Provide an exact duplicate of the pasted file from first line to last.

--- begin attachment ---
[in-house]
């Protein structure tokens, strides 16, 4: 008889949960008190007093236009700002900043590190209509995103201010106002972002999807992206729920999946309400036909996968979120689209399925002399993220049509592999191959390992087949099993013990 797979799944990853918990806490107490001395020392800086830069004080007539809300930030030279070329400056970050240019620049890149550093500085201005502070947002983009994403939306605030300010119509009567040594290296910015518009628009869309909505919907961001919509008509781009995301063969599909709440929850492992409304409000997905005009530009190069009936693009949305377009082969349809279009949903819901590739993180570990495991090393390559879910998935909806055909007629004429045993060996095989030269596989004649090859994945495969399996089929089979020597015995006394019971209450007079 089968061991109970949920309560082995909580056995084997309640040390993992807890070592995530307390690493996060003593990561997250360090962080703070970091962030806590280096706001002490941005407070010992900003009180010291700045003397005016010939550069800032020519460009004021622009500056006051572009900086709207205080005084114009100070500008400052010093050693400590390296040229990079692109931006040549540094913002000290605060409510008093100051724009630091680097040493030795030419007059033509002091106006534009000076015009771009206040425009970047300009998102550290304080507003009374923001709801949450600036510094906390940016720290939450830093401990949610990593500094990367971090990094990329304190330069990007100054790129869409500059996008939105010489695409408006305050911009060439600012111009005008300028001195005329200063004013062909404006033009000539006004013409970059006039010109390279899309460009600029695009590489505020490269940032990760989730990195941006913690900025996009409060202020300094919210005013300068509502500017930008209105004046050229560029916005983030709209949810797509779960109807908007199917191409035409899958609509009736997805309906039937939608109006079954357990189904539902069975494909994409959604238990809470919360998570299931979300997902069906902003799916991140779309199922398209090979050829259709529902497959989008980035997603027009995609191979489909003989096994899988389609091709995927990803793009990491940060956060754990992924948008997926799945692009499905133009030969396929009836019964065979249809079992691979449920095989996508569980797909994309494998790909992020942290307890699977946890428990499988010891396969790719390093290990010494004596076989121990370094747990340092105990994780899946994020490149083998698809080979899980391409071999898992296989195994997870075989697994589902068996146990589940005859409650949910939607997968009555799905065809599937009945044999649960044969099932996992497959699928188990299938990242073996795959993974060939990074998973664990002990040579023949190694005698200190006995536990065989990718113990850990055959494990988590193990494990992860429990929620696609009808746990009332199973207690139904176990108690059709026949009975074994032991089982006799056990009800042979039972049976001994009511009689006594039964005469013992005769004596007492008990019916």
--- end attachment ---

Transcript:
[in-house]
């Protein structure tokens, strides 16, 4: 008889949960008190007093236009700002900043590190209509995103201010106002972002999807992206729920999946309400036909996968979120689209399925002399993220049509592999191959390992087949099993013990 797979799944990853918990806490107490001395020392800086830069004080007539809300930030030279070329400056970050240019620049890149550093500085201005502070947002983009994403939306605030300010119509009567040594290296910015518009628009869309909505919907961001919509008509781009995301063969599909709440929850492992409304409000997905005009530009190069009936693009949305377009082969349809279009949903819901590739993180570990495991090393390559879910998935909806055909007629004429045993060996095989030269596989004649090859994945495969399996089929089979020597015995006394019971209450007079 089968061991109970949920309560082995909580056995084997309640040390993992807890070592995530307390690493996060003593990561997250360090962080703070970091962030806590280096706001002490941005407070010992900003009180010291700045003397005016010939550069800032020519460009004021622009500056006051572009900086709207205080005084114009100070500008400052010093050693400590390296040229990079692109931006040549540094913002000290605060409510008093100051724009630091680097040493030795030419007059033509002091106006534009000076015009771009206040425009970047300009998102550290304080507003009374923001709801949450600036510094906390940016720290939450830093401990949610990593500094990367971090990094990329304190330069990007100054790129869409500059996008939105010489695409408006305050911009060439600012111009005008300028001195005329200063004013062909404006033009000539006004013409970059006039010109390279899309460009600029695009590489505020490269940032990760989730990195941006913690900025996009409060202020300094919210005013300068509502500017930008209105004046050229560029916005983030709209949810797509779960109807908007199917191409035409899958609509009736997805309906039937939608109006079954357990189904539902069975494909994409959604238990809470919360998570299931979300997902069906902003799916991140779309199922398209090979050829259709529902497959989008980035997603027009995609191979489909003989096994899988389609091709995927990803793009990491940060956060754990992924948008997926799945692009499905133009030969396929009836019964065979249809079992691979449920095989996508569980797909994309494998790909992020942290307890699977946890428990499988010891396969790719390093290990010494004596076989121990370094747990340092105990994780899946994020490149083998698809080979899980391409071999898992296989195994997870075989697994589902068996146990589940005859409650949910939607997968009555799905065809599937009945044999649960044969099932996992497959699928188990299938990242073996795959993974060939990074998973664990002990040579023949190694005698200190006995536990065989990718113990850990055959494990988590193990494990992860429990929620696609009808746990009332199973207690139904176990108690059709026949009975074994032991089982006799056990009800042979039972049976001994009511009689006594039964005469013992005769004596007492008990019916």